2012 Progress Report: Development of a Quantitative Accounting Framework for Black Carbon and Brown Carbon from Emissions Inventory to ImpactsEPA Grant Number: R835039
Title: Development of a Quantitative Accounting Framework for Black Carbon and Brown Carbon from Emissions Inventory to Impacts
Investigators: Schauer, James J. , Bergin, Michael
Institution: University of Wisconsin - Madison , Georgia Institute of Technology
EPA Project Officer: Chung, Serena
Project Period: October 1, 2011 through September 30, 2014 (Extended to September 30, 2016)
Project Period Covered by this Report: October 1, 2011 through September 30,2012
Project Amount: $899,600
RFA: Black Carbon's Role In Global To Local Scale Climate And Air Quality (2010) RFA Text | Recipients Lists
Research Category: Global Climate Change , Climate Change , Air
The overall goal of this project is to develop a framework, and the necessary supporting data, to quantitatively account for the contributions of source emissions and atmospheric processing to the radiative absorption by carbonaceous aerosols in the atmosphere. This goal will be achieved through two integrated approaches: (1) quantification of the relationships of the optical and chemical properties of the major components of light absorbing carbon in the emissions from key air pollution sources, and (2) elucidating how these relationships evolve during atmospheric processing and transport. The project team will integrate expertise in molecular marker source apportionment tools as well as in the measurement of aerosol optical properties that will provide a mechanism to quantitatively determine the source contributions to light absorbing carbon. The work will combine direct measurements of the emissions of dominant light absorbing carbon sources with field measurements in both urban and background locations to understand the influence of sources and atmospheric aging on aerosol light absorption.
In year 1 of the project, methods for source testing, atmospheric sampling, and the measurement of laboratory and fractionated aerosols were refined and optimized for the project activities. These efforts included the evaluation of thermal denuder techniques to strip brown carbon from aerosols emitted from combustion sources and the generation of organic aerosols extracted from source samples. The activities conducted in Year 1 of the project can be summarized into five major thrusts, which all focus on the development, evaluation, and application of techniques to determine the relative contributions of black carbon (BC) and brown carbon to wavelength dependent particulate absorption. Specifically the following items have been investigated: (1) source testing from a diesel engine under various operating and after treatment configurations to assess impact of mixing state and particle composition of black and brown carbon quantification; (2) suspension of pure absorbing and non-absorbing aerosols to assess measurement techniques, including filter based artifact of the Aethalometer, particularly in the absence of elemental carbon; (3) biomass emissions have been investigated to assess the optical properties of direct emission from the source and compared to resuspened water soluble extracts of biomass particulate matter (PM) to investigate the non-elemental carbon component of biomass emission on scattering and absorption at multiple wavelengths; (4) application of a MIE theory, single spherical particle model of scattering and absorption to compare results to observed optical properties of source and ambient PM; and (5) preliminary field measurements in an urban location (Atlanta) to determine the influence of semi-volatile organic compounds to light absorption.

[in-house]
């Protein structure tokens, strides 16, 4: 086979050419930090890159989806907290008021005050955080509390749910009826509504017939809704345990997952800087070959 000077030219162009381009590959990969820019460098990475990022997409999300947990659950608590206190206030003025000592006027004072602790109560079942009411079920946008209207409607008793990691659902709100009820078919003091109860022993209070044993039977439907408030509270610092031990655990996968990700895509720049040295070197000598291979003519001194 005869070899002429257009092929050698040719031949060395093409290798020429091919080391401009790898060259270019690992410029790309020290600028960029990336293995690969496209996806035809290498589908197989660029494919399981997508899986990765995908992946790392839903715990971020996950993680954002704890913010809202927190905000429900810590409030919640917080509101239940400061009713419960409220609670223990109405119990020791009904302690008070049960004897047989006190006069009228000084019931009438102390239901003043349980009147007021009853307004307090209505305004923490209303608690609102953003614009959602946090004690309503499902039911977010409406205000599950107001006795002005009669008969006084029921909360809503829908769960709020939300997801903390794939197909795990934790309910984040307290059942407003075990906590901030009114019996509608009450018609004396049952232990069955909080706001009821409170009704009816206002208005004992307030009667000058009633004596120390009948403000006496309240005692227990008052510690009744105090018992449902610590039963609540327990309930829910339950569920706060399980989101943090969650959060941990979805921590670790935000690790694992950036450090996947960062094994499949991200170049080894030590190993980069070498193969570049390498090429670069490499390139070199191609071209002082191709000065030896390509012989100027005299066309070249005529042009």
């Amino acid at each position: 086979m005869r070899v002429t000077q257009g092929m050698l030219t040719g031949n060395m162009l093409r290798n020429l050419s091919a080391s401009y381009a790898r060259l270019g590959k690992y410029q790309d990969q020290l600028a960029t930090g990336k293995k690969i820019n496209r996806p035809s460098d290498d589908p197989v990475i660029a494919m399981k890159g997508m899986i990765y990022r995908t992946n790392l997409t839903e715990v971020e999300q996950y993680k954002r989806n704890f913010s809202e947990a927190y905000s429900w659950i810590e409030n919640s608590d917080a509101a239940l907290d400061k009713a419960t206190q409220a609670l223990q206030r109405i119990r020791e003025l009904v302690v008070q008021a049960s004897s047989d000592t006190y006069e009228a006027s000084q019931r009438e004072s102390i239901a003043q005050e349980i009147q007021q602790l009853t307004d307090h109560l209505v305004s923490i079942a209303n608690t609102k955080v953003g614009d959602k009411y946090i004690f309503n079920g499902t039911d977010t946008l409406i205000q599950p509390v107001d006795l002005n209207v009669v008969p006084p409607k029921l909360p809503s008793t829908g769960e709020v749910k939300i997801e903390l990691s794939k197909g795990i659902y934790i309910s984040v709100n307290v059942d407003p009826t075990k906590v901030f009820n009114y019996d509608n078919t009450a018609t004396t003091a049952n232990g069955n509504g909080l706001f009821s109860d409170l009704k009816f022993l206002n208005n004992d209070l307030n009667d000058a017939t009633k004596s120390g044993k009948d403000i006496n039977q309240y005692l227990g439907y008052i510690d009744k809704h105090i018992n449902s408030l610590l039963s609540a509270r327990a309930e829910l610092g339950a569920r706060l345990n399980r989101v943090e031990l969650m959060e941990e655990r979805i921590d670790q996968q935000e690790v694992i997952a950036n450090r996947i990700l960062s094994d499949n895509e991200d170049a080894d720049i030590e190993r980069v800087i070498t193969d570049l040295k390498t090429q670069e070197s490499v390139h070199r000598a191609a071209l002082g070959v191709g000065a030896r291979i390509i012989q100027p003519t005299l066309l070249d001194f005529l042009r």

Source testing optical properties of Diesel Engine Emissions: Over 90 emission tests were conducted at multiple engine operational parameters and with various PM control conditions. Through this manipulation of engine operation and controls, multiple diesel soot mixing states and compositions were investigated. In addition to altering the engine and control operation, emissions were manipulated by both varying dilution ratios, leading to a change in emission aging and through the application of a Thermodenuder to assess the impact of semi-volatile organic compounds on the light absorption and scattering characteristics of diesel emissions.